Thursday, August 27, 2009

Primer

A few months ago Bell of Lost Souls had a post on Priming. Good article, and worth a read.

But I don't have the patience to put all that into practice, for example watching the weather too closely--if it's not a blizzard, downpour, or foggy, I'll prime my models. Regardless of whether the temperature is scorching hot or below freezing, I haven't had problems.

The main issues I've had have been with the the paint itself. I'll admit that I haven't used primer most of the time--I just grab a can of flat black spray paint that looks good and give it a try--cheap usually being a deciding factor. I know that priming models is important, but even so, I hesitate to buy a $6 can of paint just to prime my models.

Still, after reading the aforementioned article, I felt compelled to buy some "real" primer and give it a try. So I went to the hardware store and bought this for about $6. Expensive, but still a lot less than the $15 that GW expects us to shell out for a can of their stuff.So I gave it a try, but something was defective with the can itself--I'm guessing the feed tube on the inside disconnected from the nozzle. The result: in order to get any paint out of the can I had to hold it upside down, and to clear out the nozzle after sprayings I had to hold it upright. Probably just a fluke, but it was annoying nonetheless. As for a primer, it worked pretty well.

Continuing my experimentation with various brands, I tried this one:Cheaper than the Rustoleum at about $4. I had used some Krylon stuff before, and didn't remember anything bad about them. Well, the paint really stinks--even after a half hour plus outside, bringing supposedly dry models in from the porch really stank up the house! I was also less than pleased with the result--for a "flat" black, the result was really more satin. Paint also didn't adhere to it well--watering down the model paints at all made it practically bead on the surface, almost as if the paint was waterproof.

Annoyed, I went out to Lowe's to get something on the cheap. I bought this:
You can't get more cheapo than this. It cost me a whopping 98 cents (well, $1.04 because I live in Taxachusetts).

The results? It works great. Now it might not be "primer", but it gets the job done just fine. And I'll end up painting about fifteen times as many models for my dollar than if I used GW's primer.

8 comments:

Rogue Pom said...

So all that bollocks GW give about pigment sizes and non-GW product clogging a mini's detail is just corporate spin.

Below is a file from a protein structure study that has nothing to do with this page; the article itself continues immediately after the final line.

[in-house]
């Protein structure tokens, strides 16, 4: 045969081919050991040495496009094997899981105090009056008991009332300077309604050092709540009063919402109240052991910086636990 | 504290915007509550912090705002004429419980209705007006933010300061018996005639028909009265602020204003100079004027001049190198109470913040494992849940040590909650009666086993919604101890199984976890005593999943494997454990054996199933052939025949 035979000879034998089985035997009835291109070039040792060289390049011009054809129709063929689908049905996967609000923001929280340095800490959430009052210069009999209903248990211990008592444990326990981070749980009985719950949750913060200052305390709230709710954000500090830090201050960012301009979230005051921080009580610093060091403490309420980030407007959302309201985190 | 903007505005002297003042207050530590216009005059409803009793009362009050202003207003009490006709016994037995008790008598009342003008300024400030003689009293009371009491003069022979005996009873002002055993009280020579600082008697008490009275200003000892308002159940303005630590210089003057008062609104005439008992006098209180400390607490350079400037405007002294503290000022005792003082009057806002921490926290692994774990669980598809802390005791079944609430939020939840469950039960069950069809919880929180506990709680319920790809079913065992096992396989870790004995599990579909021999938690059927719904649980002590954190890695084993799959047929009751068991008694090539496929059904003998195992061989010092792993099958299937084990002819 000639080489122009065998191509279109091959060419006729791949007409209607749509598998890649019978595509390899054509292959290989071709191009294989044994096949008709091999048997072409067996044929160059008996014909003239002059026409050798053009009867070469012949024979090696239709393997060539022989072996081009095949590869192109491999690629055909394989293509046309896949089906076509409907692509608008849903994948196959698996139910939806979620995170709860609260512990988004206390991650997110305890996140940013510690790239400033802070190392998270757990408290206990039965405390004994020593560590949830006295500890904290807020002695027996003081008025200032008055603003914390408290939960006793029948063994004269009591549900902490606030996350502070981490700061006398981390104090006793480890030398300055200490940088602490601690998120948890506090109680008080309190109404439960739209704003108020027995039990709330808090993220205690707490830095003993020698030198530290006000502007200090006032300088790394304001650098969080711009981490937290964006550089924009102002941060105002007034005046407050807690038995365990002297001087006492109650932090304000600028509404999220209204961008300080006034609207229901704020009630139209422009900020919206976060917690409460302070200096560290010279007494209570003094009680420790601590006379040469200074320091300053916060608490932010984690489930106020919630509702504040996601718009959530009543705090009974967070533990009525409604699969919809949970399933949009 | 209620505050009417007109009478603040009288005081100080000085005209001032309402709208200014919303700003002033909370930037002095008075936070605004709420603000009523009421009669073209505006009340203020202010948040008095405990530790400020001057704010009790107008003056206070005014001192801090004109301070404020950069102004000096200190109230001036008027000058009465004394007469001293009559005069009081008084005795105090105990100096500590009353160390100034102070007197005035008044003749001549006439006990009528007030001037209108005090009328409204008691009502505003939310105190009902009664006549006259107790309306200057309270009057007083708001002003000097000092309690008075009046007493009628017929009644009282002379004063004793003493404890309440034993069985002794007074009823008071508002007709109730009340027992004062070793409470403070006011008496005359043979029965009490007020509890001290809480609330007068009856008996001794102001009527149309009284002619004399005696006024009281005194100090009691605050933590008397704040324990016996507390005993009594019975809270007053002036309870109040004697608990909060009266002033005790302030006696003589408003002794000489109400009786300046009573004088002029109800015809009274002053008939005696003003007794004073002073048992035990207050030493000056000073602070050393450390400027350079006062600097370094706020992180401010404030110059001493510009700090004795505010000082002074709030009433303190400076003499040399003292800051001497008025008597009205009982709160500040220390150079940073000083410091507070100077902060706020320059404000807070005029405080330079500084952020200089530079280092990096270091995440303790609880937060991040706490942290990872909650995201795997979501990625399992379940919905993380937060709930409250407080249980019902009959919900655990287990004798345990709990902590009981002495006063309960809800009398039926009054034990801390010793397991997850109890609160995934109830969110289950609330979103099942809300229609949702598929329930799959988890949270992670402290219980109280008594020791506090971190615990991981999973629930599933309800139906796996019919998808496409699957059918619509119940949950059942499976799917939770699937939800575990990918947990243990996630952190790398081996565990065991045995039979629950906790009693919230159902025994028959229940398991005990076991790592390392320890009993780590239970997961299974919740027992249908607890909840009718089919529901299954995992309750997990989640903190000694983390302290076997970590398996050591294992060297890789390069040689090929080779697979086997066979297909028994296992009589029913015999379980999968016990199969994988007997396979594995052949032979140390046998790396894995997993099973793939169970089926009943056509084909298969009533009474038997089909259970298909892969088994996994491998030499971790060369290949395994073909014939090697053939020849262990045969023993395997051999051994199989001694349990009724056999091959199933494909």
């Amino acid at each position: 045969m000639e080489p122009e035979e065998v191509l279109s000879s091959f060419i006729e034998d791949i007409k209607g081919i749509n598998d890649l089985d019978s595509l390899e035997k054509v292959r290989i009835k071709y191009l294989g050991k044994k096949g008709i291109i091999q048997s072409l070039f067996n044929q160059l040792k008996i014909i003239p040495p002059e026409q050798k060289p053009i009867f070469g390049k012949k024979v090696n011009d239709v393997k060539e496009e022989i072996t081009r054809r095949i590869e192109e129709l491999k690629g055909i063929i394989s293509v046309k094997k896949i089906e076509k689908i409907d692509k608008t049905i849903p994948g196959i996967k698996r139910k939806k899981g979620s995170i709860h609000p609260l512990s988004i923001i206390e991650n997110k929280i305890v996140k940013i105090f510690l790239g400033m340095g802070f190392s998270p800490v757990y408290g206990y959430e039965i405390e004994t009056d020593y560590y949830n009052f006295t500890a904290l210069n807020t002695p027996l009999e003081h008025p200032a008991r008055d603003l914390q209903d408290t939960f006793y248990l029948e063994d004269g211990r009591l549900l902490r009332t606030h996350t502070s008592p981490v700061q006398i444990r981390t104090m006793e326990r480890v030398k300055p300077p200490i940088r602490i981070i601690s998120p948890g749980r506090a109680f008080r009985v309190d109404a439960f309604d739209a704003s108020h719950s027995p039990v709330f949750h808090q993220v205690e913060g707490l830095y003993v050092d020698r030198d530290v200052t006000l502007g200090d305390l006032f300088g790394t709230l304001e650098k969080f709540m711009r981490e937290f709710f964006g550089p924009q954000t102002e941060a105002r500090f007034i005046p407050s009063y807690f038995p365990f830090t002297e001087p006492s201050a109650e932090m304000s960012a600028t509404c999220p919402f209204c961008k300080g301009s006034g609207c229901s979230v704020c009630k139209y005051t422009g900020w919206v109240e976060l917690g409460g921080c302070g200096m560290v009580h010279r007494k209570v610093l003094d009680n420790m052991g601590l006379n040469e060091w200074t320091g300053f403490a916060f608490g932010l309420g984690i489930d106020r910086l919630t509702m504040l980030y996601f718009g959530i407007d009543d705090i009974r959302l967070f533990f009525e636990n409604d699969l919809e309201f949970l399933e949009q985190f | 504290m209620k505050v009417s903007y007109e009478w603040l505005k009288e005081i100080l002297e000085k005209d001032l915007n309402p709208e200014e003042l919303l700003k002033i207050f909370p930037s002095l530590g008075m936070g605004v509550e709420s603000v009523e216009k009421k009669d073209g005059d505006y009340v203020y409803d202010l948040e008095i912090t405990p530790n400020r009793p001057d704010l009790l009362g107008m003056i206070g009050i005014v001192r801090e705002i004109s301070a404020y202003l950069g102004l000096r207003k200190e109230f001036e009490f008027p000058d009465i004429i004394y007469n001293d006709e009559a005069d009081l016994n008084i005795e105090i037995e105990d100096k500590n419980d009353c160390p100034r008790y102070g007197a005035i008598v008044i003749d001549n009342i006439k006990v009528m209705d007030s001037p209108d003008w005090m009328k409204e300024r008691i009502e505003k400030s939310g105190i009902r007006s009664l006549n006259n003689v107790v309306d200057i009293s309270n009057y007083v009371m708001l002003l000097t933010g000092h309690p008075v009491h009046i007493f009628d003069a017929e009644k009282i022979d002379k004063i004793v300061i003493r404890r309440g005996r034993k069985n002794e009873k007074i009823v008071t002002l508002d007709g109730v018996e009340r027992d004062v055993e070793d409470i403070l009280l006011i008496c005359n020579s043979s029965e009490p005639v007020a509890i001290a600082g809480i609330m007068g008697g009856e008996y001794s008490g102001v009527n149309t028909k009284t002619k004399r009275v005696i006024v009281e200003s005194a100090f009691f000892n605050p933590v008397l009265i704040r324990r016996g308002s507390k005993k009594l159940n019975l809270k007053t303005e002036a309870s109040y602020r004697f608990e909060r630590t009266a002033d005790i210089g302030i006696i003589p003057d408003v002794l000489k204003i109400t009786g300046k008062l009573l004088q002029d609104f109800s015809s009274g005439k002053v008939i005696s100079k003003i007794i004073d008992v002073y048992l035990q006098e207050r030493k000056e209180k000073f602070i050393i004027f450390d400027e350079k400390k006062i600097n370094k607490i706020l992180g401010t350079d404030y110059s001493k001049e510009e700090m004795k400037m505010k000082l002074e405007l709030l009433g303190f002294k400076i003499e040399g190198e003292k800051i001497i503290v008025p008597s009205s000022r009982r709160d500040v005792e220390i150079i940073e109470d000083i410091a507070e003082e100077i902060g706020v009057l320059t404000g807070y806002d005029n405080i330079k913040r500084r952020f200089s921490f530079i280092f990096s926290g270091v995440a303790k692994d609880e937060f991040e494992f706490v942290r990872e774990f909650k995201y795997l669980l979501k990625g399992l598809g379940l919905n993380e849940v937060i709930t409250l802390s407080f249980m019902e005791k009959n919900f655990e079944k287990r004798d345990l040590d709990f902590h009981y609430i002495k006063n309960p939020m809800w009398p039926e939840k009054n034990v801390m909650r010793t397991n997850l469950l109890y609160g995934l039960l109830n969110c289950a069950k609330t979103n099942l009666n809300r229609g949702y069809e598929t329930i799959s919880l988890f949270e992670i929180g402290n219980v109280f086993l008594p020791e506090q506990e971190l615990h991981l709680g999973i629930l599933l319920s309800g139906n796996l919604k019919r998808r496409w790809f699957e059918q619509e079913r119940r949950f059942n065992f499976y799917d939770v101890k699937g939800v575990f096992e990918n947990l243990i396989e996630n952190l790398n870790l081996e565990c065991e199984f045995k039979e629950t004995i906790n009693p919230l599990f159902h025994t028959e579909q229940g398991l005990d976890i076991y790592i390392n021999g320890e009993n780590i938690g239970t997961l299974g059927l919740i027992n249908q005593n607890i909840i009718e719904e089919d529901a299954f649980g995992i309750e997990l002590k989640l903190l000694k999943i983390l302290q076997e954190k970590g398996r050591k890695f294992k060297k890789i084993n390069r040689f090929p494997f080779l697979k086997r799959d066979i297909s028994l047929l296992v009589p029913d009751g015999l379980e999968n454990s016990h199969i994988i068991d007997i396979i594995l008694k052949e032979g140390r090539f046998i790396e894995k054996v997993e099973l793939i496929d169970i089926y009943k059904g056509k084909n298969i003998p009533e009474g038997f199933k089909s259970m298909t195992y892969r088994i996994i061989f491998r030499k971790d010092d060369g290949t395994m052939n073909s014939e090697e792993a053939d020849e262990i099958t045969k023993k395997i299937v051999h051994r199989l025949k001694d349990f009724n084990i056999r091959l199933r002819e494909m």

Damn them and their corporate spin.

In Oz, we fork over $22 per can which gets expensive very quick.

It's good to know that other brands can work.

Anonymous said...

give dupli-color primer a try, available at napa or advanced auto parts, the best i've used so far.

Darkwing said...

@Rogue Pom
Based on the article that was on BOLS, some people apparently have strong feelings about primer. By using super cheap spraypaint, I might be doing it "wrong", but whatever, it works for me just fine.

In my experience the key to not obscuring detail is to give the miniatures light, even coats. In other words, when you spray, don't hold the nozzle 2 inches from the model and hose it for 10 seconds. :)

Hudson said...

I'll second on the dupli-color.

AoM said...

Duplicolor sandable black primer. best $4-5 you can spend when it comes to prepping models.

Schnitzel said...

To each his own. What others may consider 'wrong' doesn't bother me, glad it doesn't bother you.

I got a laugh out of the Krylon bit though. Back in my civilian days I would browse hardware stores for spray paint for cosplay props and found most Krylon to be weather proofed, or rather water proof. Great for plastic patio chairs and such, crap for painting over as was your case.

Death 0F Angels said...

FYI - anything marked exterior paint will normally be waterproof.

Nice little article, i use that 1$ brand on my terrain but have never really even thought about using it on my mini's. Might have to give it a try.

chucknorhoss said...

The other great thing about duplicolor, aside from it's price, nice thin coating/quick drying is that it works really well on resin. And it is not as tempermental to weather conditions.